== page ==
Pippali: Getting to Know Your Herbal Allies
For many of us, black pepper is so popular we’d be surprised to find it missing from any dining experience. But have you heard of black pepper’s close relative, pippali? Here in the West, it doesn’t get as much recognition, but pippali, or Piper longum, is among the most celebrated herbs in the Ayurvedic pharmacopoeia and has been for centuries. Renowned as a unique culinary spice and for its tremendous benefits to the respiratory system, this rejuvenating herb is worth learning more about.
Pippali’s Origin Has Ancient Roots
The first references to pippali, commonly known as long pepper, are found in ancient Vedic texts, where its health benefits and dietary effects were mentioned at length.1 Its uses were varied among the digestive, respiratory, and reproductive systems of the body, and it was famously combined with black pepper and ginger to create the classic Ayurvedic formula trikatu. It was also mentioned very early in Sanskrit literature in collections of poetry (dated around 1000 and 500 BC) due to its native growing region of northeastern India, very near the northwestern part of the subcontinent where Sanskrit was spoken at the time.2 Pippali later spread to Greece during the 6th century BC where Hippocrates used it in his therapeutic practice.3 Eventually, pippali made its way into the spice trade through the Greeks and the Romans where it became one of the most valuable of Indian exports, but not without its own complications.4
The Great Pepper Mix-Up
There may not be any specific event known as the “Great Pepper Mix-Up,” but pippali’s history is often misunderstood and interlinked with that of other peppers. In fact, it was traded alongside black pepper, and both were called piper and mistakenly thought to be from the same plant throughout much of Europe.5 Additionally, pippali has been confused with pimento, a long Spanish chili, and again with another species of long pepper (Piper retrofractum) native to the island of Java, which was occupied by the Dutch East India Company.6,7 Talk about a pepper identity crisis.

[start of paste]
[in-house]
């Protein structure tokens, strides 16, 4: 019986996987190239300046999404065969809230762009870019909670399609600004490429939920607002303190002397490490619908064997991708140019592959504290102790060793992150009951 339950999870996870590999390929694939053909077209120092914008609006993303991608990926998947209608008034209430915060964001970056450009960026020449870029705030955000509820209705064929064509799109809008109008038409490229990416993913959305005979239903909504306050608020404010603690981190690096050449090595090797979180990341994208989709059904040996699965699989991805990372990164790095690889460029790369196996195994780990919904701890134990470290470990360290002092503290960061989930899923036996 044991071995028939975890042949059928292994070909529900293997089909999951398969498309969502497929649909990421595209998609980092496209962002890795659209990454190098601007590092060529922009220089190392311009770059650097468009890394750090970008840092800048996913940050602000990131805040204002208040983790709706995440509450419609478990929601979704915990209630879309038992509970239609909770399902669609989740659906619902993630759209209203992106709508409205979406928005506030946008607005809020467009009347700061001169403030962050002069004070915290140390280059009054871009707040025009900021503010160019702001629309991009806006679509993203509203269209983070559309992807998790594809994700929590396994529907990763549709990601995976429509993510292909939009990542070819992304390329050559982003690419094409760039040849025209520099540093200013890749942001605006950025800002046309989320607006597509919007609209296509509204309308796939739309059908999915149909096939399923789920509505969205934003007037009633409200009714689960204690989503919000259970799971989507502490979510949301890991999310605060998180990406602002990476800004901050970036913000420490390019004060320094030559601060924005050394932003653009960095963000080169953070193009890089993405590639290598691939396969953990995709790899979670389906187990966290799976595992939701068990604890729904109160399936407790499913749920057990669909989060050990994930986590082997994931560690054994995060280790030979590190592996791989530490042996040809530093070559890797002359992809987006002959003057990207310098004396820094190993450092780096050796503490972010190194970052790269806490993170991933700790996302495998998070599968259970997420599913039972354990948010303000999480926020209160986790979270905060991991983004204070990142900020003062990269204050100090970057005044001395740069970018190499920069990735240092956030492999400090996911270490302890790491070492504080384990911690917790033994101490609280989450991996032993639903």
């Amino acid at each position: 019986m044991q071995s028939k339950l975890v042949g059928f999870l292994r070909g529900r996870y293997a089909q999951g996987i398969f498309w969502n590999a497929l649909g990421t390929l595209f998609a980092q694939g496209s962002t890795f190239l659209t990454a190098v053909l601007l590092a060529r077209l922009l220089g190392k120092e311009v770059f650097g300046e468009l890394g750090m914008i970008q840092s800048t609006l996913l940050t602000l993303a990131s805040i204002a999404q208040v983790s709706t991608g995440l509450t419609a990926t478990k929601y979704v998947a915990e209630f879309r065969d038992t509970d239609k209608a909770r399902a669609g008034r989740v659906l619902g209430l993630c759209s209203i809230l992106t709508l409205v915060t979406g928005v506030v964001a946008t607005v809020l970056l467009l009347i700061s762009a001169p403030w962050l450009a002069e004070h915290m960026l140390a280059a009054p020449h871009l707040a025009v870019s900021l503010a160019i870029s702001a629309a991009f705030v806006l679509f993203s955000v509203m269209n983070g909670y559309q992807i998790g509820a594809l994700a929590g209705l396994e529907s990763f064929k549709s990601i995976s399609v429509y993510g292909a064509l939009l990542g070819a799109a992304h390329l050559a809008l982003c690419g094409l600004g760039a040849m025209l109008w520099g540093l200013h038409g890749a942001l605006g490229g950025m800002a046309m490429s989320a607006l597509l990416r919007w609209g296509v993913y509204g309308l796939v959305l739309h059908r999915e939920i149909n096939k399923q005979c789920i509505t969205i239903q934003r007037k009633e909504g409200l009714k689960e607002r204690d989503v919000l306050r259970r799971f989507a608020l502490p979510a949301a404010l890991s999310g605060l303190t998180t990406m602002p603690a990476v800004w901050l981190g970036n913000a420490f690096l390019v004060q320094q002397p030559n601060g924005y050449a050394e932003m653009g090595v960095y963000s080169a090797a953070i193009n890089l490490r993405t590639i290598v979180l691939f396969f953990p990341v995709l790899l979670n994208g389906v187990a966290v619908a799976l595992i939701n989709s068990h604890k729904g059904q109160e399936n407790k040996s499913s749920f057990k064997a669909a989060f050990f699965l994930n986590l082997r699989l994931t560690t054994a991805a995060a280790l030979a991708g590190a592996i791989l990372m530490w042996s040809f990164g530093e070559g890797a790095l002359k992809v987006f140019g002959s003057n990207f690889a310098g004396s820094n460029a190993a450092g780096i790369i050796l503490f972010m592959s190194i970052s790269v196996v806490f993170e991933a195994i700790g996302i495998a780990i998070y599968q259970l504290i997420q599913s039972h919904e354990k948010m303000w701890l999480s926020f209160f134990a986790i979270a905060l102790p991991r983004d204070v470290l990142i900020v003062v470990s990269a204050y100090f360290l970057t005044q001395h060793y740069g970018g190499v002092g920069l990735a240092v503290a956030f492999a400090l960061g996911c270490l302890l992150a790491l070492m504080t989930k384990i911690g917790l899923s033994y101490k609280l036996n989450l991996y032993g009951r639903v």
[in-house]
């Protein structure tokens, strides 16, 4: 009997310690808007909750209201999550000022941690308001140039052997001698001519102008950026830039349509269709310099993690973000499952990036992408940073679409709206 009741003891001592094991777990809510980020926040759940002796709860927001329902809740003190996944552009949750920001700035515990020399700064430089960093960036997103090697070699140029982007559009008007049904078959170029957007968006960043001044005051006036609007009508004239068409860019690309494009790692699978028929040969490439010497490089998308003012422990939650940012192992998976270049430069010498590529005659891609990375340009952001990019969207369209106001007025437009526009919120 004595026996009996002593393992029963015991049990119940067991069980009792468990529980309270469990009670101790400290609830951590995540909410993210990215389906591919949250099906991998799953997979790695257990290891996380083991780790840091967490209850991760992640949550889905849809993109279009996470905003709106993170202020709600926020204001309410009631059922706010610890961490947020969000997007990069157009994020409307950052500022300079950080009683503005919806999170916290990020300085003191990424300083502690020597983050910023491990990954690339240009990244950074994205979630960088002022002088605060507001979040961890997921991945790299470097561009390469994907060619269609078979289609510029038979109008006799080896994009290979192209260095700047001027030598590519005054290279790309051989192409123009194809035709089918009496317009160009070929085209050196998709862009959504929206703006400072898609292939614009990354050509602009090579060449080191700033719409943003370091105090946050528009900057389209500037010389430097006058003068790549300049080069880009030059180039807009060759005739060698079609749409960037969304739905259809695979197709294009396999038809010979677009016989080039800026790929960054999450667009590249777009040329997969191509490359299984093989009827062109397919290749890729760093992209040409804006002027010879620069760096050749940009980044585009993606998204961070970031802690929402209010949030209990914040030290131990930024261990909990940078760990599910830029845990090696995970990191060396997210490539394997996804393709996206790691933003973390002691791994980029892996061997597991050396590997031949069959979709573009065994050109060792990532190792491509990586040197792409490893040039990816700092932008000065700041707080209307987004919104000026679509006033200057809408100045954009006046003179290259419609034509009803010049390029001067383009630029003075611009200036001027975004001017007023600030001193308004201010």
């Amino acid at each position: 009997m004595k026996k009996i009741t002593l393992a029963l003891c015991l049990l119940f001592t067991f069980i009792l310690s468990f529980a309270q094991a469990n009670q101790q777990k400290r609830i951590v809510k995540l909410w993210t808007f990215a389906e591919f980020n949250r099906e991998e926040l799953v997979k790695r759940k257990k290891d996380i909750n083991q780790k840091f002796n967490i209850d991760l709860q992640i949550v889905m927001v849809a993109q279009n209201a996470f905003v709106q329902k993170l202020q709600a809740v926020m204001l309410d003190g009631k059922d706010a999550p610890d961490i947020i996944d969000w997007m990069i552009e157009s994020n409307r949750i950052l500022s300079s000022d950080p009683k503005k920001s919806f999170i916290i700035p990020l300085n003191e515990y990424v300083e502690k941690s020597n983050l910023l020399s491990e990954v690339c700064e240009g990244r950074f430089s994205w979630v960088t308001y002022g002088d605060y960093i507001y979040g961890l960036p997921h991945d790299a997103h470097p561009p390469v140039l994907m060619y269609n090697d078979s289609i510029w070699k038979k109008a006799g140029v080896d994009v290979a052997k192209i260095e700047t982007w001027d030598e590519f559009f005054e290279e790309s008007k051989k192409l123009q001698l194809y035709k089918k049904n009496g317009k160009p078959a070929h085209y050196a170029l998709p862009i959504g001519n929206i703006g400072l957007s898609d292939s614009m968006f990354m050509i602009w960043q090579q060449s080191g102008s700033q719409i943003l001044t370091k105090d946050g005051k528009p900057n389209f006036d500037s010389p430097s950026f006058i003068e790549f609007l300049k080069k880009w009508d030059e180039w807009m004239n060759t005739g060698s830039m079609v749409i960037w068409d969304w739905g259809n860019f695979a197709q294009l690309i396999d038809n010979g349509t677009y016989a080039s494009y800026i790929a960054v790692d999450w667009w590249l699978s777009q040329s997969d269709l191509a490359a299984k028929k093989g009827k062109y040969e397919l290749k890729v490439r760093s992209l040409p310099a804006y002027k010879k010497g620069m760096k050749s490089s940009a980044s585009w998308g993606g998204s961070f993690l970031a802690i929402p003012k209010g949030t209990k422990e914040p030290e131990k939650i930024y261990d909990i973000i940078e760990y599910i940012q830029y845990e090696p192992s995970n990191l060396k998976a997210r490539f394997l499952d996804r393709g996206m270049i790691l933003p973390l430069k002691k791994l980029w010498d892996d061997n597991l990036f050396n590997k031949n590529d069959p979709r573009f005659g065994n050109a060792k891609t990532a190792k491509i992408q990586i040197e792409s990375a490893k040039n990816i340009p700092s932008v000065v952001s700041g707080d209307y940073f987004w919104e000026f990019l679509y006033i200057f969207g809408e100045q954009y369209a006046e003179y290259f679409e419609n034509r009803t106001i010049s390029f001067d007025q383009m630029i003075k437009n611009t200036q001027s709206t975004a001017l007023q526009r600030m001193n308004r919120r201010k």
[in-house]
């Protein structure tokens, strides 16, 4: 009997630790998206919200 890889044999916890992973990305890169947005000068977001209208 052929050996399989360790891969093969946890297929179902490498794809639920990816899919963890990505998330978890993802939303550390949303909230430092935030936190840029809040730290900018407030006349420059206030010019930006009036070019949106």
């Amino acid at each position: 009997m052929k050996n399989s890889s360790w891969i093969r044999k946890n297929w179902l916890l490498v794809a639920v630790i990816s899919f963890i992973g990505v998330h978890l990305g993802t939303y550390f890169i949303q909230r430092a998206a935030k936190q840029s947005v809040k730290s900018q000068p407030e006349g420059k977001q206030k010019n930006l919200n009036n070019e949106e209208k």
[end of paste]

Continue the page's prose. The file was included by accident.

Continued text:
The Pippali Plant
Call it what you will, pippali’s botanical characteristics are hard to mistake. This small, perennial, flowering vine grows among the shade and humidity of tropical forests and likes to climb on larger plants. It prefers more temperate conditions than its counterpart, black pepper.8 The pippali plant is aromatic with a spicy smell, and the branches are thin with heart-shaped leaves.9 Its oblong, army green fruits (sometimes called the flowers and often compared to hazel catkins)10 are harvested and dried for culinary or herbal use. This process can sometimes be a labor of love: each plant produces just a few fruits at a time and doesn’t propagate or transplant as easily as other plants in the Piperaceae family. This may have been the unfortunate reason pippali eventually lost some of its ancient fame.11 Regardless of its labor-intensive harvest, you can be sure that any pippali purchased through Banyan Botanicals is sustainably sourced, certified organic, and traded fairly.
So What Does It Do?
Today, pippali has endured as an essential part of Ayurveda, and for good reason. As a culinary spice, it has been revered for its unique combination of the pungent taste and sweet post-digestive effect. This mix is important because most herbs and foods with hot energy (for instance, black pepper, dried ginger, and cayenne) are too dry and warming for those with pitta constitutions or imbalances.
As an herbal remedy, pippali’s rejuvenating qualities strengthen and nourish many systems of the body. It improves metabolism (as mentioned), promotes healthy circulation, strengthens reproductive functions, and supports a healthy liver.13 But its most celebrated power lies in its ability to rejuvenate the lungs and respiratory system. The warming energy of pippali stimulates prana agni, the fire principle present in the respiratory tract, and removes cold ama and kapha from the lungs.14
In addition to all of that, pippali has the ability to enhance proper assimilation and potency of other herbs, making it a very common ingredient in Ayurvedic formulations. In fact, you’ll find pippali in small amounts of more than thirty-five different Banyan products!
It’s not a competition, but given its history with black pepper, I think you could say pippali is one spice “worth its salt.”